“[There’s] hemorrhaging, your blood cells explode—stuff like that,” Dix explained.
Bites from baby rattlesnakes can be even more serious since they haven’t grown rattles yet and their venom isn’t regulated.
In the case of any bite, Dix warned against popularized treatment methods like tourniquets, snake bite kits, and sucking venom from the wound. Skip those and call 9-11, then get to a hospital quickly. Restrict movement, and if possible, keep the bite area below the chest. Rattlesnake anti-venom can take up to 45 minutes to prepare and administer.
Dix said most bite cases are the result of naiveté or intentional provocation, and are still a rare occurrence. Still, one would be wise to keep an eye out for them. They’ll spend evenings basking on the sides of roads. Dix said Skull Valley tends to be a rattlesnake hotspot. Having emerged from hibernation later in the spring than usual, our rattlers are now settling into feeding mode. As “sit and wait” hunters, they’re more likely to be spotted under rocks or wrapped around sagebrush. Mid-summer sightings are more common between 8:00 – 11:30 in the morning.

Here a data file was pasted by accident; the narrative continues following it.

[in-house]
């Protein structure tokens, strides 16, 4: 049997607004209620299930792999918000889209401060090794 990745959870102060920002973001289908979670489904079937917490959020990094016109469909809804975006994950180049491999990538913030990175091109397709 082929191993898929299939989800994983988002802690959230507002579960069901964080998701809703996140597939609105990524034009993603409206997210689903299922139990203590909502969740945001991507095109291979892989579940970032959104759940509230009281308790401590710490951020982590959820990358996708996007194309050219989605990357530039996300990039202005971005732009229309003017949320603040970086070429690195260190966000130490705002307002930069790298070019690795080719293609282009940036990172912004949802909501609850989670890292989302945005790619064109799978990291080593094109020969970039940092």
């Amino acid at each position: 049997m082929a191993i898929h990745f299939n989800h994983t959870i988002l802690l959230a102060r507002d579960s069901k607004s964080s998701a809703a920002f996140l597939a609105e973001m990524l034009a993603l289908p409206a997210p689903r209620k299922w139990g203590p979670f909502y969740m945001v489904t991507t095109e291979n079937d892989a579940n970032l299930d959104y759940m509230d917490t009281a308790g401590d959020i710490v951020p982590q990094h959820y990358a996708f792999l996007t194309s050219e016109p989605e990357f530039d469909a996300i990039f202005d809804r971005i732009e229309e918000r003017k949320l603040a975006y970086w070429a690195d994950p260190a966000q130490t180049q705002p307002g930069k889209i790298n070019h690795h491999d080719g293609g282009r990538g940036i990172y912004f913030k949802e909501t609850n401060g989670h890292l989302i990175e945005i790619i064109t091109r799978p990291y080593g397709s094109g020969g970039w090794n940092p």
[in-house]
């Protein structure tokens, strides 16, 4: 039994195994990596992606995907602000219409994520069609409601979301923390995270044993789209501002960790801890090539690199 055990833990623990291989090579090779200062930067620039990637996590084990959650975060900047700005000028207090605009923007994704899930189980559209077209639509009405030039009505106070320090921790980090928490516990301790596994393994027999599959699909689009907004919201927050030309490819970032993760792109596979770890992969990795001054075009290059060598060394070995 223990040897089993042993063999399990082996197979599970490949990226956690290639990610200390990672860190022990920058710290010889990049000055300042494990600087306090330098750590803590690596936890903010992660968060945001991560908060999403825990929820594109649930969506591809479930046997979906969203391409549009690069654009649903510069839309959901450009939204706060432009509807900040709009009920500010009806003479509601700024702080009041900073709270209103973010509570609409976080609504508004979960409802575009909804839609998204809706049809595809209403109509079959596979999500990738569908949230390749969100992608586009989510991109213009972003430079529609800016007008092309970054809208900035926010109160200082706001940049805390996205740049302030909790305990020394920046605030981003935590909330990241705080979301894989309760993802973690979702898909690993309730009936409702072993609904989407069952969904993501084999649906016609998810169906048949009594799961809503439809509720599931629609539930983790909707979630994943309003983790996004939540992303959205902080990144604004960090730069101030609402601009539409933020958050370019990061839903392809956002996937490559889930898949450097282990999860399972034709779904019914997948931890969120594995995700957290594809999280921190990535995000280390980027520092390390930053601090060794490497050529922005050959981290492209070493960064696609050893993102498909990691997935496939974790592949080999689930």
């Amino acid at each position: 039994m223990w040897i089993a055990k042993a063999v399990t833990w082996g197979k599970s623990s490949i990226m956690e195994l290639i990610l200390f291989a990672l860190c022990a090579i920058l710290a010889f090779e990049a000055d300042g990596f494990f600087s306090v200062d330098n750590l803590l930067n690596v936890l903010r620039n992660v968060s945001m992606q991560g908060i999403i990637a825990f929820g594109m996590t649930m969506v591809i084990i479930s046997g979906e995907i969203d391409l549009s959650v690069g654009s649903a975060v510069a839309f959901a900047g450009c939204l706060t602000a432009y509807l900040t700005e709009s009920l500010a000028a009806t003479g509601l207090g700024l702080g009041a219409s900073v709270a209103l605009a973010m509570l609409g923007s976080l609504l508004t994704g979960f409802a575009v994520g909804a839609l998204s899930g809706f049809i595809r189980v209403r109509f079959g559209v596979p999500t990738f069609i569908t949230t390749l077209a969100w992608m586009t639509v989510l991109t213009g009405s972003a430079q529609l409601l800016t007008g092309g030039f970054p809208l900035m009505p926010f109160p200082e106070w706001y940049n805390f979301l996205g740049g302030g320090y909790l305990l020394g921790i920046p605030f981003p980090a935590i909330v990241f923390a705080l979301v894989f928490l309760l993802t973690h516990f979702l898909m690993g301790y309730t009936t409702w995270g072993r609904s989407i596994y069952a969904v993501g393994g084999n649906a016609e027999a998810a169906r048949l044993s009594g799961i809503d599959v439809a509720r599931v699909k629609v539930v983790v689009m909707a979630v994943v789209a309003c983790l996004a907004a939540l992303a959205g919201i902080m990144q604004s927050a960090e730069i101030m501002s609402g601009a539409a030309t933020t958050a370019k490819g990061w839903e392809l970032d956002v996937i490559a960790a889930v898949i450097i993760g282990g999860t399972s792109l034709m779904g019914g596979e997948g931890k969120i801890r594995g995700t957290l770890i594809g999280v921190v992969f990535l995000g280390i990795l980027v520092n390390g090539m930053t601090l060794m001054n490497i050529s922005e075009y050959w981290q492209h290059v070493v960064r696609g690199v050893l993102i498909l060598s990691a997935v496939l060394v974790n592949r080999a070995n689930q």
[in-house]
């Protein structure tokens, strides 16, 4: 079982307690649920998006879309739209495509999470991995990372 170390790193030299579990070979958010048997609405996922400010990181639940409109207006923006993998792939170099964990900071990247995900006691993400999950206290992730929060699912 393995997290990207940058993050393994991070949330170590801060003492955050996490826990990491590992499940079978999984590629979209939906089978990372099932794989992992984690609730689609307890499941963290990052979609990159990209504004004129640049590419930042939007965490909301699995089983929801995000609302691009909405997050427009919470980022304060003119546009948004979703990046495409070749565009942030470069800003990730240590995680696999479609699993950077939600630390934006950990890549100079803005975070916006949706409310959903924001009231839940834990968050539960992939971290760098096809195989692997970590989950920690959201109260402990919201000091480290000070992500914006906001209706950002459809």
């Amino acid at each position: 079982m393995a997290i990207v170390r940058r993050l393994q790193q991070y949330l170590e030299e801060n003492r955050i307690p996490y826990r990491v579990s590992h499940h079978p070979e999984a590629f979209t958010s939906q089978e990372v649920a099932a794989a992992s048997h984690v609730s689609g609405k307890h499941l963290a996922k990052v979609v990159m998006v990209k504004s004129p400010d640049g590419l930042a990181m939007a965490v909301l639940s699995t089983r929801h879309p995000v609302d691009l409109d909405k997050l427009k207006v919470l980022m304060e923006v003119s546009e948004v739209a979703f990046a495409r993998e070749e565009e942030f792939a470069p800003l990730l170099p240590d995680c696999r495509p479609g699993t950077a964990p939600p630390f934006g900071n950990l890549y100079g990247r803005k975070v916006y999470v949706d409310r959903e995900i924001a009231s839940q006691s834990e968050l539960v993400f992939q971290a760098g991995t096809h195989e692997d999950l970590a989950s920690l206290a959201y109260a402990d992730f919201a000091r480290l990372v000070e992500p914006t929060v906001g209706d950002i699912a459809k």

The boys and I bid farewell to our new scaly friend as Dix set it gently back in the bucket. My fear had evolved into more of a healthy respect. If we ever see him on the trail, I hope that respect is mutual.